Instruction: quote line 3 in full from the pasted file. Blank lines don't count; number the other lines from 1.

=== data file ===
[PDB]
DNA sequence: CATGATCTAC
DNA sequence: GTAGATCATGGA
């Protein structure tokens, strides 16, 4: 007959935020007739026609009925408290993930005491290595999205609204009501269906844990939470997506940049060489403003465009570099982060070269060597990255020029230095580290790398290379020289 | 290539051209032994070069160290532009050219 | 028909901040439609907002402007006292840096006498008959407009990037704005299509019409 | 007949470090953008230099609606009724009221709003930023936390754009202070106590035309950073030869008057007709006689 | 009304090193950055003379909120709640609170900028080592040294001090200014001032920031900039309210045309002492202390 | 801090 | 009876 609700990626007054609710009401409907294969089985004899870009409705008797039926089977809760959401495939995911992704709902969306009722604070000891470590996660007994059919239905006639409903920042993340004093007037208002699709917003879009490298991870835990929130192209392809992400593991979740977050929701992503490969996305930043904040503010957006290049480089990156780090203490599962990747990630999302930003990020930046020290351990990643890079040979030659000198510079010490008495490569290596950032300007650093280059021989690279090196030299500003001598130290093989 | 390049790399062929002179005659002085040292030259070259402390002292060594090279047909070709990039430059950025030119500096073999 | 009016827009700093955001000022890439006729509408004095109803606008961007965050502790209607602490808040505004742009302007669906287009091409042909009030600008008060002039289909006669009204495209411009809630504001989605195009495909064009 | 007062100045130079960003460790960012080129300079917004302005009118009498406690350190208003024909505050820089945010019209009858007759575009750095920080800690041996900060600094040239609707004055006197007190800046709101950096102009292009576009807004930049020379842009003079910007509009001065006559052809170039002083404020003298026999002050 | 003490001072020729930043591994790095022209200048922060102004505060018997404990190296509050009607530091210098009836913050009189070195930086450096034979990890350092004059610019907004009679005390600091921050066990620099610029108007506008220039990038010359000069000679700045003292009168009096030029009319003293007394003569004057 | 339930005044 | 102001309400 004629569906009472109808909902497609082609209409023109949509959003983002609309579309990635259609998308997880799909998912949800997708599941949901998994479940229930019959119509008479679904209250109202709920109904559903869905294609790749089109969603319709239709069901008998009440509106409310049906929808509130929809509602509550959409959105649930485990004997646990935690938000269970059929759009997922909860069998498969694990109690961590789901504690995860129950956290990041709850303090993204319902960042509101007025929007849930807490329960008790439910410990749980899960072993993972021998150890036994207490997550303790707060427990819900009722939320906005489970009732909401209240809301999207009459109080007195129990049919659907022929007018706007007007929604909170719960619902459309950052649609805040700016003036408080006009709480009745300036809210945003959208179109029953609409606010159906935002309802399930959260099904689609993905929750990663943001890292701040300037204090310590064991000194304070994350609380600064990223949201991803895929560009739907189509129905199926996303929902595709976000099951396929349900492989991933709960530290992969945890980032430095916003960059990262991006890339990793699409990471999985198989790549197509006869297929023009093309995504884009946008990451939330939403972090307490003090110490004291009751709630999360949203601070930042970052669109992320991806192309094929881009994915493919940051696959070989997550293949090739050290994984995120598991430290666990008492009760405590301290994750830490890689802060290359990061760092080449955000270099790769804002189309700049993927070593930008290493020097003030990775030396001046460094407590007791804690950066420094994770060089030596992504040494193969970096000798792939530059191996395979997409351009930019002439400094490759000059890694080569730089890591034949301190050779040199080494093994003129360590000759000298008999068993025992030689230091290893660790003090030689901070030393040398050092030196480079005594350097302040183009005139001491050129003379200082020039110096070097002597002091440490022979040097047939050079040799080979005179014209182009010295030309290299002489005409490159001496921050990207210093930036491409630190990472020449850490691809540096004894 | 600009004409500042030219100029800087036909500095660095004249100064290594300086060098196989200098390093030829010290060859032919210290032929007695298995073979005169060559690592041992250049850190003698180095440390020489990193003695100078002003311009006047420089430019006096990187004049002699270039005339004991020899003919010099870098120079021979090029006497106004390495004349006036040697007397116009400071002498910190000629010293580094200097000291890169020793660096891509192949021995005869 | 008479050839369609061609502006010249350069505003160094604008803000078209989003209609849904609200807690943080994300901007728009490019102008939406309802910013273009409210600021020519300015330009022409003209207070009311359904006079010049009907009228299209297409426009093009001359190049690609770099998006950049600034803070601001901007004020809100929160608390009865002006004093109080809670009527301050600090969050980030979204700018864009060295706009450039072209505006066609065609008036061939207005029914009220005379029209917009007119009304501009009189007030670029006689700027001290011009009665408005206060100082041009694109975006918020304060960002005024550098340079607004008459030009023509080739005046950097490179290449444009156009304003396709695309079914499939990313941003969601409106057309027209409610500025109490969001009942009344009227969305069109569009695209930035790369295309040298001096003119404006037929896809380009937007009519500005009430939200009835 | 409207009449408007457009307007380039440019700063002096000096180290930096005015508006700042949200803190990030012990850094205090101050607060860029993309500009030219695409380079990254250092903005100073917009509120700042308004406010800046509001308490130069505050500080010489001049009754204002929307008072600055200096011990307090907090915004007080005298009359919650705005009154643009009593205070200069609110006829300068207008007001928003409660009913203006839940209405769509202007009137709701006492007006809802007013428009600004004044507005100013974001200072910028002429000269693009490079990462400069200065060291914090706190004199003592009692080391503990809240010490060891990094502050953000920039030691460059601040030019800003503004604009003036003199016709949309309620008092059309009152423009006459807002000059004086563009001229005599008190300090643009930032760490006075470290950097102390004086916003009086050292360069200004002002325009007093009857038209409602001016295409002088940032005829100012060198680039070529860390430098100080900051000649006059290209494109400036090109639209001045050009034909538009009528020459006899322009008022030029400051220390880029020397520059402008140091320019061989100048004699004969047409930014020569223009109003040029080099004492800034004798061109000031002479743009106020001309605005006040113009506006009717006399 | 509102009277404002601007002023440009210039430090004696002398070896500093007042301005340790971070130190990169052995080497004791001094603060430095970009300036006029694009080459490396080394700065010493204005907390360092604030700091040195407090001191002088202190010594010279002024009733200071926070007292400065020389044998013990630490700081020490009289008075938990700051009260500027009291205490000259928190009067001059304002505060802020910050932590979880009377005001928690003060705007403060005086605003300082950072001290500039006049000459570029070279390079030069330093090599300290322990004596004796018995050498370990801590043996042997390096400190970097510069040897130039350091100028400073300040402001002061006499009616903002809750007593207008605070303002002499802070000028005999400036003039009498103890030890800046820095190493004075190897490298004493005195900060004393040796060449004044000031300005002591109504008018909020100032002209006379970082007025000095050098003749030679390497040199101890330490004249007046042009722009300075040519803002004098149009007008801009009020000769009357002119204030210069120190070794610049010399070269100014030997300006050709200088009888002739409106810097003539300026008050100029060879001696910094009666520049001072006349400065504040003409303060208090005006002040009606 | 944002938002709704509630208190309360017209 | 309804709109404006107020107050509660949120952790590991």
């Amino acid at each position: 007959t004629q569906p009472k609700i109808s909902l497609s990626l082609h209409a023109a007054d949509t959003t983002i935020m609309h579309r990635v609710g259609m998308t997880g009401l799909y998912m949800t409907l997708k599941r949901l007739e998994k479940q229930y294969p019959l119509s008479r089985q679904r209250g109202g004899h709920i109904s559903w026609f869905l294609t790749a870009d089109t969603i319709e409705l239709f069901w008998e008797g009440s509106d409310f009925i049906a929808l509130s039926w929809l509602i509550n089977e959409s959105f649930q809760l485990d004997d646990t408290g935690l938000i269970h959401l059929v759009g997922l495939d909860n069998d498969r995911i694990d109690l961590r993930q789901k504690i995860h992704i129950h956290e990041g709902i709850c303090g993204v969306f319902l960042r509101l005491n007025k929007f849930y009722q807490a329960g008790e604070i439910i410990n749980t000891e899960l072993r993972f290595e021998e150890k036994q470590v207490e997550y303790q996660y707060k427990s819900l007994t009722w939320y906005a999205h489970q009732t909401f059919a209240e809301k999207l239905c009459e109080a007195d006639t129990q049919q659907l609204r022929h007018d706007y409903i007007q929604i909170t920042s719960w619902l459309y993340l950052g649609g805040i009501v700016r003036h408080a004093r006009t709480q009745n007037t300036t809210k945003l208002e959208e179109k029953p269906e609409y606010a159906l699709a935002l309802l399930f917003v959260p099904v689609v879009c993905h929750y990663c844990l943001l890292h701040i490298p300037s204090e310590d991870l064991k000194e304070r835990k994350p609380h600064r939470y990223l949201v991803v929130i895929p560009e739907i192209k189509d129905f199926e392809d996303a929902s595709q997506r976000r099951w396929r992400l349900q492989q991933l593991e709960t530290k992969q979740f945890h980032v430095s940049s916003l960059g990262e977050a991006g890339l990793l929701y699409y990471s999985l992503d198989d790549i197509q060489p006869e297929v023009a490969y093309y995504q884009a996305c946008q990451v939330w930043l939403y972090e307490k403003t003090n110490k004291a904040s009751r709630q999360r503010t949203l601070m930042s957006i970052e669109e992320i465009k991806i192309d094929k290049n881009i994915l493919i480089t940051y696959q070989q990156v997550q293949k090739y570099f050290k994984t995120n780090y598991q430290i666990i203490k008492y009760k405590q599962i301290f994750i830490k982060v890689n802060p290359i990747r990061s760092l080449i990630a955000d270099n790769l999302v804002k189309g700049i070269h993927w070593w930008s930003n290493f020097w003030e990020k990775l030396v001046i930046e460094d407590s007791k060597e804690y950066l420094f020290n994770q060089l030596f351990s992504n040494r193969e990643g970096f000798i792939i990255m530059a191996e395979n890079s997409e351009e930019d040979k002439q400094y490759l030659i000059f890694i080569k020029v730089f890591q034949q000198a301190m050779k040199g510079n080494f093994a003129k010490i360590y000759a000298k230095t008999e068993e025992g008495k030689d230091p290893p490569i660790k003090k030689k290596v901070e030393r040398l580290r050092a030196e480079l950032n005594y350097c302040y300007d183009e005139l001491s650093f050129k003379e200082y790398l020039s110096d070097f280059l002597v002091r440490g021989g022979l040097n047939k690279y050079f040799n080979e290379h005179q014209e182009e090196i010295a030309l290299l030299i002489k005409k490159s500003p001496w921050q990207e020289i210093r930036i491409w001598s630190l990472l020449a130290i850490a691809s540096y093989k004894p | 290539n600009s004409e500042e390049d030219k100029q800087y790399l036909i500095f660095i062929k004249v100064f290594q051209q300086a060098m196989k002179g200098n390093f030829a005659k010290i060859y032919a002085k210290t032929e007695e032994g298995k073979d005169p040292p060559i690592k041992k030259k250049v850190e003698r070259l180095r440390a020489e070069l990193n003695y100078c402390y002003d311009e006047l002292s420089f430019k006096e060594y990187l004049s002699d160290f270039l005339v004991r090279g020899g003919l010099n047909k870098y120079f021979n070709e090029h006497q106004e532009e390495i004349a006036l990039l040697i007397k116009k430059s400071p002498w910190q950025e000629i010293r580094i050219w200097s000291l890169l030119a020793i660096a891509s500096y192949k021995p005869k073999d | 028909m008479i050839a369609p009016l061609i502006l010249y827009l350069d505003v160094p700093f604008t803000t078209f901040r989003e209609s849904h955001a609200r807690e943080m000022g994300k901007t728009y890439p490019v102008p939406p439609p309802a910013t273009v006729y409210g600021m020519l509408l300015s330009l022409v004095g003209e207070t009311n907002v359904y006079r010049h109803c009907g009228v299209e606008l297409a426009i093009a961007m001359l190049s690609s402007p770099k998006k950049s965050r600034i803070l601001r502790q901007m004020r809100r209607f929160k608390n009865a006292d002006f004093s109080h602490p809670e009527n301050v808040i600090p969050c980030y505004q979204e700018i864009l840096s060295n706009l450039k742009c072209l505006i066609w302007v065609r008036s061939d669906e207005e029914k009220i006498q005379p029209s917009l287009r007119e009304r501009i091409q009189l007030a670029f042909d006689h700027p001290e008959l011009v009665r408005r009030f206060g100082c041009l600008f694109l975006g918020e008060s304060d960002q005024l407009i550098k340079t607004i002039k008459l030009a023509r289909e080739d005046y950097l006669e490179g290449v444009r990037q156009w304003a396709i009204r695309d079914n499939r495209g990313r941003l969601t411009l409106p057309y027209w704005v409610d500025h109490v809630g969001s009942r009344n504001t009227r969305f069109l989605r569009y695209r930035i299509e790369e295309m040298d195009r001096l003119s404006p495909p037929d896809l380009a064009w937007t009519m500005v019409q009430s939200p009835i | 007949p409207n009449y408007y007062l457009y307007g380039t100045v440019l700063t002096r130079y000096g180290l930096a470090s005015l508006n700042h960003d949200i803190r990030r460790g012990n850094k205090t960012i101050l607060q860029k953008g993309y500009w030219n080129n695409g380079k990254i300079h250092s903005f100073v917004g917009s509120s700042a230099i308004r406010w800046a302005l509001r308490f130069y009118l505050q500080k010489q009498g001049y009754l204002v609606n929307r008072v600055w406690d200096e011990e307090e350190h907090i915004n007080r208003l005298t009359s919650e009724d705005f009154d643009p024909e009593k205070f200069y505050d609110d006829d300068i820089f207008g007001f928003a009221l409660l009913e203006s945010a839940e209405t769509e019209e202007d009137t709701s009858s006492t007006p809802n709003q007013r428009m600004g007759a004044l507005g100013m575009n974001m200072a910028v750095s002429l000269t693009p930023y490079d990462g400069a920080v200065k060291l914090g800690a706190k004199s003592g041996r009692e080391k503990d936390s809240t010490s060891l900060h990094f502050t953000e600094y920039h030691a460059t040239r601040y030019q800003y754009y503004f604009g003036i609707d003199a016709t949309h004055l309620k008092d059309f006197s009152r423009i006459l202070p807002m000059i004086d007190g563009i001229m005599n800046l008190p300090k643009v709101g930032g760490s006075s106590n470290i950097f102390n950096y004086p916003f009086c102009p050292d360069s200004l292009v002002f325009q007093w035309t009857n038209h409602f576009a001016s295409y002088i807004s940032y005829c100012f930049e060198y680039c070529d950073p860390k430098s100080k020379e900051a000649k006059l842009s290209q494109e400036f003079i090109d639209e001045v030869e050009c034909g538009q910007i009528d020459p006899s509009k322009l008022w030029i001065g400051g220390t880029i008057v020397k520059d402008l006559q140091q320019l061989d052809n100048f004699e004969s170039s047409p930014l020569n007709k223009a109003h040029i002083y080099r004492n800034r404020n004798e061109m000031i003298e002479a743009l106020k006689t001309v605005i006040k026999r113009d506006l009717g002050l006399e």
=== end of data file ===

DNA sequence: GTAGATCATGGA